Russia’s prime minister has vowed to protect the breakaway Georgian regions of South Ossetia and Abkhazia, a year after it recognised their independence. Speaking at the opening of a direct gas pipeline to South Ossetia, Vladimir Putin said his country would not allow any “military escapades” by Georgia.
The two fought a war last year, during which Georgia’s attempts to regain control of South Ossetia were repelled. Earlier, Russia’s military said it had halved its presence in the two regions.
Gen Nikolai Makarov, the chief of the general staff, announced that Russia now had about 1,700 troops deployed in South Ossetia and a similar number in Abkhazia.
‘Risk of disruption’
At the inauguration ceremony for the new pipeline in Moscow on Wednesday, Mr Putin said Russia would defend the independence of both South Ossetia and Abkhazia, which it officially recognised for the first time after last August’s war.
“I’d like to emphasise once and for all – Russia will not allow any attempts at revenge or new military escapades,” he told the South Ossetian leader, Eduard Kokoity.
Georgia’s government insists its assault was a response to a secret Russian invasion, and considers both breakaway regions part of its territory.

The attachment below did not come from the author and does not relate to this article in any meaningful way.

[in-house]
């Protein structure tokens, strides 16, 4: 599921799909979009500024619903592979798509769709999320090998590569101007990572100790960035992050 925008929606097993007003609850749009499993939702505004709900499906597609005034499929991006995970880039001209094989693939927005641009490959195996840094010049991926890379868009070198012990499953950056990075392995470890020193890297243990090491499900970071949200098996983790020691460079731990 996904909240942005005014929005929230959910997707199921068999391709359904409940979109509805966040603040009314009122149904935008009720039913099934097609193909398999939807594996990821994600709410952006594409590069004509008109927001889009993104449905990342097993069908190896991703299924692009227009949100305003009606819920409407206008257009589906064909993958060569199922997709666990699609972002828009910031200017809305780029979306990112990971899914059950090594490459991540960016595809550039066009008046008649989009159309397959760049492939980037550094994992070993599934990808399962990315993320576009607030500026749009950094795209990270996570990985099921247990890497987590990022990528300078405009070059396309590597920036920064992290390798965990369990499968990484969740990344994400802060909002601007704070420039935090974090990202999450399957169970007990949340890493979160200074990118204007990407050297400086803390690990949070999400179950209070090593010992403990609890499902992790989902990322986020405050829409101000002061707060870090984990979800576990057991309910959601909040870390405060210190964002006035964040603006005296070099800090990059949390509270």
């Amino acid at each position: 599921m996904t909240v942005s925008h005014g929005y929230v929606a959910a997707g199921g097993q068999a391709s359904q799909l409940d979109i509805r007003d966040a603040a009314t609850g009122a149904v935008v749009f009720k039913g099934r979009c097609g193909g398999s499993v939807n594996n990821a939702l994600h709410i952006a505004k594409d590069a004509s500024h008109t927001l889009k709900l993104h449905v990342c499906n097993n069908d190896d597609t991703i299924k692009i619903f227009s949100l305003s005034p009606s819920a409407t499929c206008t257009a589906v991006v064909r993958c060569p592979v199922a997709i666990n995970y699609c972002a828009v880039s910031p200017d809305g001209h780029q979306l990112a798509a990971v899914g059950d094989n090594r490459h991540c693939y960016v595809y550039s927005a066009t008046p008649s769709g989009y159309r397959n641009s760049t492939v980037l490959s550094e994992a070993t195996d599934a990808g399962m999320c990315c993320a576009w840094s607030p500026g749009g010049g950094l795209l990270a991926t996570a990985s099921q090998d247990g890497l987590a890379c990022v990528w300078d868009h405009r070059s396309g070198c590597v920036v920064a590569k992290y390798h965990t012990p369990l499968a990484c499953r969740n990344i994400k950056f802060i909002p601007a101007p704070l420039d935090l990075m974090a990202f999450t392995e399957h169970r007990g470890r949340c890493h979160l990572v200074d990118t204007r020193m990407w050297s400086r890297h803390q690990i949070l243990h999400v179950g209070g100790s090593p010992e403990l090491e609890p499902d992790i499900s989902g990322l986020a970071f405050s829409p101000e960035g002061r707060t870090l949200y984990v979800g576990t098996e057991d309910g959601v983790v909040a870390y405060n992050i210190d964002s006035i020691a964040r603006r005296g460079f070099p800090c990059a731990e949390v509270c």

The rest of the international community, with the exception of Nicaragua, has also refused to recognise their declarations of independence.
Mr Kokoity thanked Mr Putin for his support and criticised Nato and the United States for training the Georgian military, a move which he said might prompt further conflict.
“What Russia and personally you, Vladimir Vladimirovich, have done for our small nation will be remembered by our people forever, for generations ahead,” he said.
“Decisions you have taken saved a whole nation from extermination.”
The new 163km (98-mile) pipeline, which cost $476m, passes through the southern Russian republic of North Ossetia. South Ossetia has until now received Russian natural gas via a pipeline passing through Georgia proper.
The Russian gas giant, Gazprom, said the venture was vital since supplies passing through Georgia carried “high risks of disruption due to geopolitical reasons”.